- The patient will die within two weeks if: One has difficulty swallowing water, and has noisy congested breathing, and becomes confused and disoriented, and sleeps eighteen hours a day, and loses mobility in one’s legs, and becomes agitated and restless. Additionally, some patients also talk to unseen people who are not visible to others (imaginary friends). For example, one woman heard her mom calling her even though her mom had died decades earlier.
- The patient will die within a few days if: One becomes incoherent (or falls unconscious), one’s speech becomes difficult to understand, one’s noisy congested breathing gets worse and makes a gurgling sound (this is called the “death rattle”), one accidentally sucks saliva into one’s lungs which is called “Aspirating” which is like gasping, one’s breaths become rapid and shallow like hyperventilating, and one has fecal incontinence, one’s hands, knees, and feet are blotchy red-blue in color due to lack of circulation, one’s eyes appear sunken and one experiences blurred or worsening vision, and one has a surge of energy (“rallying”) where one can eat and talk which gives others the false impression that one’s condition improved. Once the kidneys begin to shut down they produce less urine and it’s brown.
Resident nursing assistants and live-in caregivers who take care of Hospice patients where they live know that some of the Hospice registered nurses practice euthanasia (“mercy killing”). For example, when a patient’s suffering becomes unbearable then they kill them with a morphine overdose. It’s a common practice regardless of whether it’s legal or not.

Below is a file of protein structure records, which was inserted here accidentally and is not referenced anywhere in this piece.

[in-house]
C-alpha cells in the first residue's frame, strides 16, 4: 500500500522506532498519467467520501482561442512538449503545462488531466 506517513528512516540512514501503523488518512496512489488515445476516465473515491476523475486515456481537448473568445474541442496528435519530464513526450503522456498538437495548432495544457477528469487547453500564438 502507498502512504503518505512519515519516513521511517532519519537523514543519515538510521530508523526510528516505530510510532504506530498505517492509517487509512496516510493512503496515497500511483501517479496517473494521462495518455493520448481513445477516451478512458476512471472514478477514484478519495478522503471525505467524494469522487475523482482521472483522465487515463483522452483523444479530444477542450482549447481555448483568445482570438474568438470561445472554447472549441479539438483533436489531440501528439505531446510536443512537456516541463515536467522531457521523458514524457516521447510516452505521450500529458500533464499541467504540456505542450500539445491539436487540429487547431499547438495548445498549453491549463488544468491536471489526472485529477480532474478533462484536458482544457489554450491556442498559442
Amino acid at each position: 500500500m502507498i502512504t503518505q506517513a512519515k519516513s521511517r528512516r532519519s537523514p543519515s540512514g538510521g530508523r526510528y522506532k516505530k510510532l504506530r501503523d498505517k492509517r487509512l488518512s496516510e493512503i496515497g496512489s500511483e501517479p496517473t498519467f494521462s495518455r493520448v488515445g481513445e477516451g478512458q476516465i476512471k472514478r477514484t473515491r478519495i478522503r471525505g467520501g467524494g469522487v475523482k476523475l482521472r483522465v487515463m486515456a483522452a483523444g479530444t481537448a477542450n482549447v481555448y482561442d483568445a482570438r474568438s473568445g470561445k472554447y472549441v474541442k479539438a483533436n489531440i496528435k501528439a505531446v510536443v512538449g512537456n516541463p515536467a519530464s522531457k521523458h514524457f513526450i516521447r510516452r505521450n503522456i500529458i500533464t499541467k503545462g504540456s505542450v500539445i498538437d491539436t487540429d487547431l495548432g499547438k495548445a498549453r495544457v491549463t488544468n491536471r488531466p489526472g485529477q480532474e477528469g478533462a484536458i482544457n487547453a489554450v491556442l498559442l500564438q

Hospice patients usually have a legal guardian and financial conservator who is usually a spouse or adult child. Sometimes they tell the staff to feed the patient extremely little even though the patient has already lost over thirty pounds within a year due to loss of appetite (“unintentional weight loss”), and the doctor has already diagnosed him or her as malnourished and recommended nutrition shakes such as Boost. Starvation is not mercy killing, as there are better ways to die, and dehydration is a very painful way to die. Most patients who have lost their appetite will still eat certain foods and so there’s no reason to starve them. The author of this article recommends spoon feeding them high calorie foods that are mechanically soft such as chocolate ice cream or scrambled eggs with melted cheese. The goal is to get them to gain weight and so keep feeding them until they stop eating even if it means giving them three eggs instead of their usual one egg. Keep a food log and keep the doctors informed so that the patients’ cholesterol levels will be closely monitored. They may need to increase the patients’ prescription statin drugs. No one likes to do that but it would be worse to allow an underweight malnourished patient to remain that way. In other words, caregivers who feed patients should take direction from doctors, not legal guardians such as temperamental wives who don’t know anything about reversing unintentional weight loss. Doctors and registered nurses have the difficult task of explaining patient care and defending caregivers to the patients’ guardians.